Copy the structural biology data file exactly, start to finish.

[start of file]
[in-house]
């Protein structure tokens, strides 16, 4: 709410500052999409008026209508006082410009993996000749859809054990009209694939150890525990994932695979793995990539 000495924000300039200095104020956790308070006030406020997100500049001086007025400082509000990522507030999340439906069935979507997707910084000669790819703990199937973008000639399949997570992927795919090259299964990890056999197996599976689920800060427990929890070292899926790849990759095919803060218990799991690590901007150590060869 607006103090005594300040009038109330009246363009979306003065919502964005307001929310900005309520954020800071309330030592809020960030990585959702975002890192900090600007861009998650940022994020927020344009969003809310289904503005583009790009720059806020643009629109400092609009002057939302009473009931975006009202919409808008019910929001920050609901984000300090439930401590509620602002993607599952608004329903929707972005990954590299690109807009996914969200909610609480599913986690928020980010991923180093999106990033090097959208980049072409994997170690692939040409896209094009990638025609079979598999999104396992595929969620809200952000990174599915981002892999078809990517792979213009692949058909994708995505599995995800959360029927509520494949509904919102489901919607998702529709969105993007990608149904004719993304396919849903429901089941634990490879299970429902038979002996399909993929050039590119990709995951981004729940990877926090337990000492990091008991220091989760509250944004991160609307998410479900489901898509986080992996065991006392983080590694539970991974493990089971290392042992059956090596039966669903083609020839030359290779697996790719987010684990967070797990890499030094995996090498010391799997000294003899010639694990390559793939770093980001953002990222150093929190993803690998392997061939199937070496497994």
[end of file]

[in-house]
């Protein structure tokens, strides 16, 4: 709410500052999409008026209508006082410009993996000749859809054990009209694939150890525990994932695979793995990539 000495924000300039200095104020956790308070006030406020997100500049001086007025400082509000990522507030999340439906069935979507997707910084000669790819703990199937973008000639399949997570992927795919090259299964990890056999197996599976689920800060427990929890070292899926790849990759095919803060218990799991690590901007150590060869 607006103090005594300040009038109330009246363009979306003065919502964005307001929310900005309520954020800071309330030592809020960030990585959702975002890192900090600007861009998650940022994020927020344009969003809310289904503005583009790009720059806020643009629109400092609009002057939302009473009931975006009202919409808008019910929001920050609901984000300090439930401590509620602002993607599952608004329903929707972005990954590299690109807009996914969200909610609480599913986690928020980010991923180093999106990033090097959208980049072409994997170690692939040409896209094009990638025609079979598999999104396992595929969620809200952000990174599915981002892999078809990517792979213009692949058909994708995505599995995800959360029927509520494949509904919102489901919607998702529709969105993007990608149904004719993304396919849903429901089941634990490879299970429902038979002996399909993929050039590119990709995951981004729940990877926090337990000492990091008991220091989760509250944004991160609307998410479900489901898509986080992996065991006392983080590694539970991974493990089971290392042992059956090596039966669903083609020839030359290779697996790719987010684990967070797990890499030094995996090498010391799997000294003899010639694990390559793939770093980001953002990222150093929190993803690998392997061939199937070496497994």